3 The reminiscent seems to have made a great mistake here. This house was built and owned by John Nicholas Bleecker, who had been a commissary in either the French or Revolutionary war. Dr. Romeyn married a daughter of Mr. Bleecker, and resided in tlie house a very short time. So far from being obese, he was a i;pnrem.-An. Tlie anecdote must relate to his father, who is represented to have been a portly man, of a very fine presence, but hardly answering to the description here given.
Next to Dr. Romeyn's stood a house of more ancient pattern (12) in which resided Nicholas Bleecker, one of the wealthiest merchants of the city. Peter Elmendorf, an eminent lawyer, dwelt in the adjoining house (14) ;i and between that and the little school house (15) was the play- ground for the boys. Looking over that inclosure, and among the trees, IS seen the top of the old family mansion or homestead of the Bleeckers, at the corner of Chapel and Steuben streets. There Harmanus Bleecker, our minister at the Hague a few years ago, resided at the time of his death. I believe the property has since passed out the possession of the family. I remember seeing there, during the latter years of the late Mr. Bleecker, a fine portrait, cabinet size, of John Randolph of Roanoke, painted by Ward of Philadelphia. Bleecker and Randolph were warm friends while they were in Congress together in 1811 ; and, as a token of that friendship, they exchanged portraits with each other.
The last house (16) was the residence of John Andrews, a well known police constable, who was the terror of evil-doers in the good old Dutch city fifty ye:\rs ago. He might always be seen at the polls on election days, with a stout leather cap, similar to those worn by firemen, and an ugly looking hickory cudgel with two huge knobs on the larger end.
No. IX not hsown
note: ' Peter E. Elmendorf lived in the house No. 12, attributed to Nicholas Bleecker, and in the next house resided Gerardus Lansing, brother-in-law of Gen. Ten Broeck, and formerly an Indian interpreter. A house has been omitted which stood next to No. 13, built and occupied by Jolin Rutger Bleecker, a surveyor. These discrepancies are not much to be wondered at, when we consider what disputes sometimes arise where property is accurately described. No. 12 was the last of the old houses in that row, and wns taken down but a few years ago. The site is now occupied by the free stone front dwelling of William S. Learned, Esq. This lot is said to have belonged originally to Maria Sanders, daughter of Robert Sanders and wife of Philip Van Rensselaer. It descended to her daughter Betsey, the first wife of Peter E. Ehnendorf. From Mrs. Elmendorf it descended to her daughter Maria, wife of Peter Sanders, still living; and was conveyed by her to William White, and by him to the present owner. In this house Burgoyne was entertained at a large dinner party while he was in Albany, by Mr. Philip Van Rensselaer. Peter E. Elmendorf afterwards lived in a house nearly opposite to this lot, where stands the house built by Mr. Thomas W. Olcott, at present owned by Azariah E. Stimson.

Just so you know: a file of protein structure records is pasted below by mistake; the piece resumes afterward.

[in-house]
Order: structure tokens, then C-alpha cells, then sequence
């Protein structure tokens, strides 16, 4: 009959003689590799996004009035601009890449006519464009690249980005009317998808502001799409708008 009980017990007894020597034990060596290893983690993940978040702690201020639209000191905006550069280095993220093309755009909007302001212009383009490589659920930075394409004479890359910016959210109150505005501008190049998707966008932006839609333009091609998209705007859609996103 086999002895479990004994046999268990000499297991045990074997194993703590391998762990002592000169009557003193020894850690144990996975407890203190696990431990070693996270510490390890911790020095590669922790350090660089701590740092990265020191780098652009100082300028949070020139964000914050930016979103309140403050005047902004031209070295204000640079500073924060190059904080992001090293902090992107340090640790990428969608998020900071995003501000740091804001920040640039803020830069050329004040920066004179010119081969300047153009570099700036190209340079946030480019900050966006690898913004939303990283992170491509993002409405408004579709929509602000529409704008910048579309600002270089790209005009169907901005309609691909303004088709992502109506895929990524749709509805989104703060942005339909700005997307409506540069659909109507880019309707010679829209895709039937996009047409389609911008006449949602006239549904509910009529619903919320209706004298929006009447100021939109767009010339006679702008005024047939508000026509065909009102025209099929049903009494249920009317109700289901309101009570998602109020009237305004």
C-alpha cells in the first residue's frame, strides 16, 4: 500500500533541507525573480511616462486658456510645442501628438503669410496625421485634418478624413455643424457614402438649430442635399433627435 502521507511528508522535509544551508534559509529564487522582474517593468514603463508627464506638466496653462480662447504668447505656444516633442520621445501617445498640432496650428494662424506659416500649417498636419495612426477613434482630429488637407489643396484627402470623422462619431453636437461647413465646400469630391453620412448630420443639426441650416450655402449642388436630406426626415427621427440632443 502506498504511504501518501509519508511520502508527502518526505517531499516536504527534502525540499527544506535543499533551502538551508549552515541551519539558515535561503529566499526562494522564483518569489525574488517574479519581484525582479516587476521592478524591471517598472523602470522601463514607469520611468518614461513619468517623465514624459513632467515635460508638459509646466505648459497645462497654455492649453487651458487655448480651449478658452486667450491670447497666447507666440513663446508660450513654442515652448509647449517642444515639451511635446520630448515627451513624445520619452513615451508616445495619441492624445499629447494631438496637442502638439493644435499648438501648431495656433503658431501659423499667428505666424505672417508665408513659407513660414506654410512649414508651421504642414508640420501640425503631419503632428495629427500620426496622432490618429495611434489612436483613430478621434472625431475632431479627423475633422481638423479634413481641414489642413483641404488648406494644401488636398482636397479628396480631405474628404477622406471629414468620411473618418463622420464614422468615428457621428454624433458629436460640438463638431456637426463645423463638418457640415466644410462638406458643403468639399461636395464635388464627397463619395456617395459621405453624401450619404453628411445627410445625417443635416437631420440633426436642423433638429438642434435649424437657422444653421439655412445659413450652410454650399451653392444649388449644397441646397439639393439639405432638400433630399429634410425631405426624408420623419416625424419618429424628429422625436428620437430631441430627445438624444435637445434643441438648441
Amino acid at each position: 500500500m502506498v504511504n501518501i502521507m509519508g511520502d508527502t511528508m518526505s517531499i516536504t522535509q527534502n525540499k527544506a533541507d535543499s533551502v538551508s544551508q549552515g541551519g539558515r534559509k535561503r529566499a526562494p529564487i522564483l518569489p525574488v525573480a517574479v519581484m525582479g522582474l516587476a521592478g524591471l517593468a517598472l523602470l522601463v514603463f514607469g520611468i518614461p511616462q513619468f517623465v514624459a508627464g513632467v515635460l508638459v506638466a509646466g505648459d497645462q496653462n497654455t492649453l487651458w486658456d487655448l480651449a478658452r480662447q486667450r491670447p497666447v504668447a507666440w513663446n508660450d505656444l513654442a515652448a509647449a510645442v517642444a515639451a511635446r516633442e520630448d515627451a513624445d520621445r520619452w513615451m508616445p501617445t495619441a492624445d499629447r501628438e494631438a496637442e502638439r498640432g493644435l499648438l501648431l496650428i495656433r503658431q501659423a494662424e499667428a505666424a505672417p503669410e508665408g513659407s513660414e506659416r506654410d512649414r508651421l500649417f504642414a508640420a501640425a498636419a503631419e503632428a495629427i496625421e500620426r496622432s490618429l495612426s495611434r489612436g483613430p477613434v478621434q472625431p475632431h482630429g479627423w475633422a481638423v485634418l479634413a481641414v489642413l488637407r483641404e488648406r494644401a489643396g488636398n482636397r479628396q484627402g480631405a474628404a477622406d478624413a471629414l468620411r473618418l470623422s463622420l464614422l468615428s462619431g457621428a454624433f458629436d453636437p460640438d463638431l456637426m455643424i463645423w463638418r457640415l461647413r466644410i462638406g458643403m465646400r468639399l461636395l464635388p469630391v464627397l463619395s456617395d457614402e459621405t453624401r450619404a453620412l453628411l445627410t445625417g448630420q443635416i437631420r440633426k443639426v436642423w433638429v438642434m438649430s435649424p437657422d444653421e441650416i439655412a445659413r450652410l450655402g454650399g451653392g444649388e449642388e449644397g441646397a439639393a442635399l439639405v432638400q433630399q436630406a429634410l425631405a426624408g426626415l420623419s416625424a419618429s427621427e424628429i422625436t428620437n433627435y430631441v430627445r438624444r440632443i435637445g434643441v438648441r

first posted: 10/10/03